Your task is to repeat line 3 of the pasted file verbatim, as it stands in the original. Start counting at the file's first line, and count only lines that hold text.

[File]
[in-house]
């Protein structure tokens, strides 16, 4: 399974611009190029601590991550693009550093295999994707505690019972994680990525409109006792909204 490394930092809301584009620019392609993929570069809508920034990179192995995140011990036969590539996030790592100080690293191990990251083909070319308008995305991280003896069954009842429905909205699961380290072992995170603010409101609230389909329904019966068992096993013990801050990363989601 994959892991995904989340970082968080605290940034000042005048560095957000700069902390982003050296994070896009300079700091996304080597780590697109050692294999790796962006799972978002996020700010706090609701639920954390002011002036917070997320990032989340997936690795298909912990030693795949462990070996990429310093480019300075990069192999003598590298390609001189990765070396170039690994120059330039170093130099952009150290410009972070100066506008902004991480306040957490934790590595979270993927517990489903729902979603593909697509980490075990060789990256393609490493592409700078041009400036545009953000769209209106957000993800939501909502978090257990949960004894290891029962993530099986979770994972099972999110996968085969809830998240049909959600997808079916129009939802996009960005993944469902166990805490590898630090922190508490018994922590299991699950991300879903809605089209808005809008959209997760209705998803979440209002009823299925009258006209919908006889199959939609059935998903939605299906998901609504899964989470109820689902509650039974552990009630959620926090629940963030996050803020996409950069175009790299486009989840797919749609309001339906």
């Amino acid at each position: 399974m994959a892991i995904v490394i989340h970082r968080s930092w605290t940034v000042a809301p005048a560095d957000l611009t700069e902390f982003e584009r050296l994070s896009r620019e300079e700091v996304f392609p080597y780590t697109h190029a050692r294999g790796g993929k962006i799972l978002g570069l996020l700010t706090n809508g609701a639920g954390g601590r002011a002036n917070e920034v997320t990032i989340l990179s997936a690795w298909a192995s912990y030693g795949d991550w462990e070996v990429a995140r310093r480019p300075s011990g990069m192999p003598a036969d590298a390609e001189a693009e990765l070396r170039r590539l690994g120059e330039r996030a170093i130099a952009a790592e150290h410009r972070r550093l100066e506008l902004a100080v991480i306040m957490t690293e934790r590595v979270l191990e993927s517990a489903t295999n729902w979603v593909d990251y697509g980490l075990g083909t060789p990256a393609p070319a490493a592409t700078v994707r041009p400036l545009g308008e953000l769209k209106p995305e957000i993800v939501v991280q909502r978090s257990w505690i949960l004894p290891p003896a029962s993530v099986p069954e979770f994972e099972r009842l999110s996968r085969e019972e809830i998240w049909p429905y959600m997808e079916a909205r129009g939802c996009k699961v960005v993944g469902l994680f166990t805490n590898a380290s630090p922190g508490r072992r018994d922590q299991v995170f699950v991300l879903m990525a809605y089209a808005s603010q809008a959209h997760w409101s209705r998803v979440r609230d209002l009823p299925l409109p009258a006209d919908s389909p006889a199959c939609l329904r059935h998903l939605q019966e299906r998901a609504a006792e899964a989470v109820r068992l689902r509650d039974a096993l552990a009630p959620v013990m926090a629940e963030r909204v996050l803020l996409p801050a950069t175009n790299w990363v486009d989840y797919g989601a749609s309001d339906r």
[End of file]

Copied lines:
């Amino acid at each position: 399974m994959a892991i995904v490394i989340h970082r968080s930092w605290t940034v000042a809301p005048a560095d957000l611009t700069e902390f982003e584009r050296l994070s896009r620019e300079e700091v996304f392609p080597y780590t697109h190029a050692r294999g790796g993929k962006i799972l978002g570069l996020l700010t706090n809508g609701a639920g954390g601590r002011a002036n917070e920034v997320t990032i989340l990179s997936a690795w298909a192995s912990y030693g795949d991550w462990e070996v990429a995140r310093r480019p300075s011990g990069m192999p003598a036969d590298a390609e001189a693009e990765l070396r170039r590539l690994g120059e330039r996030a170093i130099a952009a790592e150290h410009r972070r550093l100066e506008l902004a100080v991480i306040m957490t690293e934790r590595v979270l191990e993927s517990a489903t295999n729902w979603v593909d990251y697509g980490l075990g083909t060789p990256a393609p070319a490493a592409t700078v994707r041009p400036l545009g308008e953000l769209k209106p995305e957000i993800v939501v991280q909502r978090s257990w505690i949960l004894p290891p003896a029962s993530v099986p069954e979770f994972e099972r009842l999110s996968r085969e019972e809830i998240w049909p429905y959600m997808e079916a909205r129009g939802c996009k699961v960005v993944g469902l994680f166990t805490n590898a380290s630090p922190g508490r072992r018994d922590q299991v995170f699950v991300l879903m990525a809605y089209a808005s603010q809008a959209h997760w409101s209705r998803v979440r609230d209002l009823p299925l409109p009258a006209d919908s389909p006889a199959c939609l329904r059935h998903l939605q019966e299906r998901a609504a006792e899964a989470v109820r068992l689902r509650d039974a096993l552990a009630p959620v013990m926090a629940e963030r909204v996050l803020l996409p801050a950069t175009n790299w990363v486009d989840y797919g989601a749609s309001d339906r």